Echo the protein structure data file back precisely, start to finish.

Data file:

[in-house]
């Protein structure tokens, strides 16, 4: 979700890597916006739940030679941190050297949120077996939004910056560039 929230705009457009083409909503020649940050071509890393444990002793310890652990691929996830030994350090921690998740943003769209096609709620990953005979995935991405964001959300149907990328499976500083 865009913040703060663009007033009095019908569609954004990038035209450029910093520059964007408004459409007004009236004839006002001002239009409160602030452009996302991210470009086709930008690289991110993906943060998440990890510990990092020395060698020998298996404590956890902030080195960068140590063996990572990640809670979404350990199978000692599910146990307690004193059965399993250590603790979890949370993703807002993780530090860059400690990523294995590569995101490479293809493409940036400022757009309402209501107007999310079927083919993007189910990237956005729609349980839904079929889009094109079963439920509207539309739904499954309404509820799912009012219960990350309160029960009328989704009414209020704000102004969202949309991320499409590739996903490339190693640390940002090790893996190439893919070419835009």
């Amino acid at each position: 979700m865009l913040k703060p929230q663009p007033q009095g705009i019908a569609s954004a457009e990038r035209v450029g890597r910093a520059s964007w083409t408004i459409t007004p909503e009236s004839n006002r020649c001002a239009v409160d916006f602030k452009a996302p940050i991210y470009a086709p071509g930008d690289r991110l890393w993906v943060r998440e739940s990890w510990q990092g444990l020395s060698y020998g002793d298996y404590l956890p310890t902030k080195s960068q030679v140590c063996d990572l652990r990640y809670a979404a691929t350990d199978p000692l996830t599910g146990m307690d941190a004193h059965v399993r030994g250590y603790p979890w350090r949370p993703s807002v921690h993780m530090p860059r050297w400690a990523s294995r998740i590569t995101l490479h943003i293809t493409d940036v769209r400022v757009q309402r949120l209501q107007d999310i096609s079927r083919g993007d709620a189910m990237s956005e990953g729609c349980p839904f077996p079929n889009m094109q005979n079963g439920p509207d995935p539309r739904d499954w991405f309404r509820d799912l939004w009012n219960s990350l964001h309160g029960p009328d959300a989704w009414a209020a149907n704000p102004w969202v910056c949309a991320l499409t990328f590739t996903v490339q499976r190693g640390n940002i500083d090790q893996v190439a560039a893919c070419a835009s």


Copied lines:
[in-house]
């Protein structure tokens, strides 16, 4: 979700890597916006739940030679941190050297949120077996939004910056560039 929230705009457009083409909503020649940050071509890393444990002793310890652990691929996830030994350090921690998740943003769209096609709620990953005979995935991405964001959300149907990328499976500083 865009913040703060663009007033009095019908569609954004990038035209450029910093520059964007408004459409007004009236004839006002001002239009409160602030452009996302991210470009086709930008690289991110993906943060998440990890510990990092020395060698020998298996404590956890902030080195960068140590063996990572990640809670979404350990199978000692599910146990307690004193059965399993250590603790979890949370993703807002993780530090860059400690990523294995590569995101490479293809493409940036400022757009309402209501107007999310079927083919993007189910990237956005729609349980839904079929889009094109079963439920509207539309739904499954309404509820799912009012219960990350309160029960009328989704009414209020704000102004969202949309991320499409590739996903490339190693640390940002090790893996190439893919070419835009």
């Amino acid at each position: 979700m865009l913040k703060p929230q663009p007033q009095g705009i019908a569609s954004a457009e990038r035209v450029g890597r910093a520059s964007w083409t408004i459409t007004p909503e009236s004839n006002r020649c001002a239009v409160d916006f602030k452009a996302p940050i991210y470009a086709p071509g930008d690289r991110l890393w993906v943060r998440e739940s990890w510990q990092g444990l020395s060698y020998g002793d298996y404590l956890p310890t902030k080195s960068q030679v140590c063996d990572l652990r990640y809670a979404a691929t350990d199978p000692l996830t599910g146990m307690d941190a004193h059965v399993r030994g250590y603790p979890w350090r949370p993703s807002v921690h993780m530090p860059r050297w400690a990523s294995r998740i590569t995101l490479h943003i293809t493409d940036v769209r400022v757009q309402r949120l209501q107007d999310i096609s079927r083919g993007d709620a189910m990237s956005e990953g729609c349980p839904f077996p079929n889009m094109q005979n079963g439920p509207d995935p539309r739904d499954w991405f309404r509820d799912l939004w009012n219960s990350l964001h309160g029960p009328d959300a989704w009414a209020a149907n704000p102004w969202v910056c949309a991320l499409t990328f590739t996903v490339q499976r190693g640390n940002i500083d090790q893996v190439a560039a893919c070419a835009s």